One of America’s most intriguing options for a fresh start in these troubled times is now off the table for the immediate future, it seems.
This confirms the warnings the Rock (a.k.a. Dwayne Johnson) was issuing late last year, when he cited the many contractual obligations he has as a movie star and producer from now through 2021 as being incompatible with what he’d need to do to run successfully for president. There are only so many action films you can do in early primary and caucus states. And as Vanity Fair reports, he understands he needs to do some homework before heading onto the campaign trail:
It’s a position that requires years of hard work and experience to learn the skills. There’s a lot of ground to cover, and due to my schedule, it’s not possible in 2020,” Johnson said at the New York premiere of his latest movie, Skyscraper, on Tuesday. “I have so much respect for the position. It’s something that I seriously considered. What I need is time to go out and learn.”
And then he would have a number of practical decisions to make, like his political party affiliation.
That’s not to say the idea’s a joke: au contraire. A May 2017 survey from Public Policy Polling showed Johnson leading the incumbent in a hypothetical 2020 contest, and enjoying positive favorability ratings among voters from both major parties. A relatively long line of entertainment figures (notably Ronald Reagan, Arnold Schwarzenegger, and you-know-who) have made a successful leap into politics — not to mention his fellow ex-professional wrestler, Jesse Ventura, who served a term as governor of Minnesota. And as I observed last year, Johnson provides a uniquely sharp contrast to Donald Trump in the world of pure celebrity:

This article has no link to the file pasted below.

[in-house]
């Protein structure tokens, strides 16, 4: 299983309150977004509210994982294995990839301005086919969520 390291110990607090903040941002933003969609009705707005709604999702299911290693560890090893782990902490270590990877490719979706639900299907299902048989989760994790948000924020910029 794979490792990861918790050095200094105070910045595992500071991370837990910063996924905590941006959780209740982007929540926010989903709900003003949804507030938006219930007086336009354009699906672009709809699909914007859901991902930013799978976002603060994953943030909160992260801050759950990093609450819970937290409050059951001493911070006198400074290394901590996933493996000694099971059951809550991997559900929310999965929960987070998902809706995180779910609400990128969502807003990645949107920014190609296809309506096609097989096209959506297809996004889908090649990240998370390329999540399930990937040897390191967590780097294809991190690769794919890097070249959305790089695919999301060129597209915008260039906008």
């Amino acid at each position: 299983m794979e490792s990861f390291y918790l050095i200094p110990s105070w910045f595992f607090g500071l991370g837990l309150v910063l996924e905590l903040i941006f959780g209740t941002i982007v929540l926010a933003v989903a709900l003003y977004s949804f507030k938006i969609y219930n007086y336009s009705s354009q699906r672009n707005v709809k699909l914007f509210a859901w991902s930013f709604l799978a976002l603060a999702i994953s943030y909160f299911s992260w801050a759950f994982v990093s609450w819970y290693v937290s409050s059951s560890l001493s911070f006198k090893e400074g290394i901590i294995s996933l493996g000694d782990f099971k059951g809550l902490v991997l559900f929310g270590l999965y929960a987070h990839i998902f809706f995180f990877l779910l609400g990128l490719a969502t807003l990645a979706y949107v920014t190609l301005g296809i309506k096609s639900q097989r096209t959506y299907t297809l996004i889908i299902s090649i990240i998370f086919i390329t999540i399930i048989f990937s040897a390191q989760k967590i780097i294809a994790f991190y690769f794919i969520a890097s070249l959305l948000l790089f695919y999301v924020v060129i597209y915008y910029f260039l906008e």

Larger than life both physically and metaphorically, Johnson seems an appealing, well-spoken character, perhaps even underrated as an actor. Like a real superhero, he’s in constant motion, with movie and TV projects galore. And in the Trump era, The Rock’s complete lack of conventional qualifications for the job isn’t so daunting. In some respects, he represents the light side of the entertainment planet while the current president of the United States always represented the dark side. The multiracial Californian turned Floridian also looks and sounds like America would like to look and sound (in contrast to the pasty and inarticulate incumbent) if America were an action figure.
Best of all, Johnson has plenty of time to make the transition to politics if he chooses that direction. He’s 46 years old, a mere tyke by contemporary political standards. Reagan was 55 when he first ran for public office, and Schwarzenegger was 56. And movies aside, he has tools for keeping his name in the public consciousness — such as 109 million Instagram followers and 13 million Twitter followers — that neither of his predecessors could even imagine. And he would not have any trouble self-financing a campaign: So long as he remains the highest-paid actor in Hollywood, his estimated net worth of $220 million will probably just keep going up.
If his career continues at its current frenetic pace, and he makes no moves that taint his relatively wholesome image, the Rock’s potential political prospects remain bright. He will, however, at some point have to clear his schedule if he wants to run for president. Iowans expect some personal attention, and not just from the silver screen.